By Shailendree Wickrama Adittiya
The decision to have children is personal, and in today’s world, it is a decision one must arrive at having considered several factors. A sense of responsibility towards the planet given overpopulation and climate change is a deciding factor, but couples may also refrain from having children or being voluntarily childless for medical or financial reasons.
In November 2021, Pew Research Centre published a study that found that a growing share of childless adults in the US do not expect to ever have children. They stated that 44% of non-parents between ages 18 and 49 said it is not too or not at all likely that they will have children someday.
Of those surveyed, 56% said they just don’t want to have children. The others cited factors like medical reasons, financial reasons, lack of a partner, age, the state of the world, and climate change as reasons to remain childfree.
Looking at the other side of the world, a video circulated on social media recently of a young man in China arguing with pandemic control workers, refusing to stay at a quarantine centre for several days. The strict measures are a result of China’s zero-Covid policy. In the video, a police officer warns that refusing to follow orders could affect three generations of the young man’s family, to which he responds: “I am sorry, we are the last generation, thank you.”
In Sri Lanka, concerns about future generations are high given the economic crisis and the long-term impacts we are looking at. A number of young people have already decided against having children, whether by themselves or after a conversation with their partners. Brunch spoke to three people who do not plan on having children in order to explore the reasons behind this decision and contributing factors.
Mayuri, who is in her late twenties, is in a relationship and said she ideally would want kids and has always wanted kids. “But now, with the country’s situation and medical shortage, I’m having second thoughts. I don’t want to die or end up with lifelong irreversible health issues due to pregnancy and/or childbirth complications (both for me and my child) only because of a lack of medicines,” she said.
Mayuri added that she also has trouble justifying adding another child to the country’s population, especially considering how bleak their future looks from where we stand now.
“Also because of my endometriosis and how sensitive my body is to hormone levels changing, I don’t know if I want to put my body through pregnancy,” she said. Due to her endometriosis, Mayuri had a conversation about the topic with her partner a year ago, as well as a month ago.
She explained that both she and her partner wanted kids, but her partner raised concerns even a year ago and said he would want to have kids if they were to live overseas.
“After some chit-chat and back and forth, we sort of came to the consensus that yes, we would have kids at some point,” Mayuri said, adding: “But after last month’s chat, I am now thinking if I want to put myself through that in these economic conditions.”
Mayuri went on to say that these thoughts about having kids are those that developed recently, and that her opinions would have been completely different a month or two ago.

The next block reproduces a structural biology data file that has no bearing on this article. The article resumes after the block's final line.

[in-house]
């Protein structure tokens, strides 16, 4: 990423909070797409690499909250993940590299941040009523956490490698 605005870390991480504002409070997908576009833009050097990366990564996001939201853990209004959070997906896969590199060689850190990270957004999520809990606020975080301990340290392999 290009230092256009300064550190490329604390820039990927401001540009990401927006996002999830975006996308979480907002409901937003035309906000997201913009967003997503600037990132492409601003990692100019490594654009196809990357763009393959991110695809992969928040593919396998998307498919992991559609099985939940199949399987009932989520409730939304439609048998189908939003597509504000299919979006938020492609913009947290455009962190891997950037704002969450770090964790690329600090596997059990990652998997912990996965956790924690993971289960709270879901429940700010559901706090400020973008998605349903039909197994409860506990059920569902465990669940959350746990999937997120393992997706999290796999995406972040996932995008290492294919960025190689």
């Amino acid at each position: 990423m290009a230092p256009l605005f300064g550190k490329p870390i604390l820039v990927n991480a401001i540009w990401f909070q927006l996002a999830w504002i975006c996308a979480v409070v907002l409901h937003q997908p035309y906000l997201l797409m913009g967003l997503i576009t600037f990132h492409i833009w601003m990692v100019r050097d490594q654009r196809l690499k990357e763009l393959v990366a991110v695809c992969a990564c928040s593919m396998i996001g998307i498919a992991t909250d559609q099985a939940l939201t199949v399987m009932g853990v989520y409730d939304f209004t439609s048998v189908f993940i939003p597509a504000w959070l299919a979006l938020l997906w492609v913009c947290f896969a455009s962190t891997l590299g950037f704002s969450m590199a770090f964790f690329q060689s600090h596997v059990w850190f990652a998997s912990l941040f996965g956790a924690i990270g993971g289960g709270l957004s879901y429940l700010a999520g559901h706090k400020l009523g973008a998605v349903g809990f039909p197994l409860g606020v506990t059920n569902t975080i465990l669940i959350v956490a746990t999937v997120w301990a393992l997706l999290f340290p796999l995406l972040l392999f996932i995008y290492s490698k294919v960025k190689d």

With Sahani, the decision against having children was made years ago. “The very first moment I realised I didn’t want kids was when I was 14, because I noticed how unfairly mothers are treated and I decided that I don’t want to face the same fate.”
She explained that our society is one that says “a mother is like the Buddha at home”, but the next moment turns around and blames mothers exclusively for any wrongdoing by a person, as if a mother is the only one who parents a child.
“Our society only worships mothers that fit a strict narrative, where she is suffering and dedicates her entire life to her family and doesn’t care a bit about herself. The moment a mother starts caring about herself, she is seen as selfish. Things might be a little bit better now but this was very much the view a decade ago,” she explained.
Another reason are the risks brought on by pregnancy, which could lead to lifelong side effects or even death. The responsibility of parenting is something Sahani has considered, saying it is an extremely hard and life-altering experience which requires a lot of patience, kindness, research, and hard work, which she does not want to put into a child.
“One more reason is that I just don’t have a reason as to why I would want a child. I’m not royalty to continue my bloodline. I love kids in moderate doses for which I have siblings but I don’t have baby fever or desire to have a mini-me. A lot of people say not having kids is selfish but it’s more selfish to have a kid when you don’t want them and when you can’t give them the best life.”
Sahani added: “In addition to all these, the world is dying due to climate change, living is becoming way more expensive and difficult, the world is becoming more competitive and letting another human into this seems immoral.”
Risla shared the perspective of a young Sri Lankan who has moved abroad, and said she is married but doesn’t want to have kids. The reasons for this are both financial and ethical.
“You can’t have a kid and expect to have the same or better standard of living. Bringing a child into a world where it’s likely their lives will be worse than ours is selfish,” she said, asking if we really need more kids.
There is also the burden of children when you don’t have a support system, like grandparents and family who live in the same country or state, she said, adding “and when you’re an immigrant is just too much”.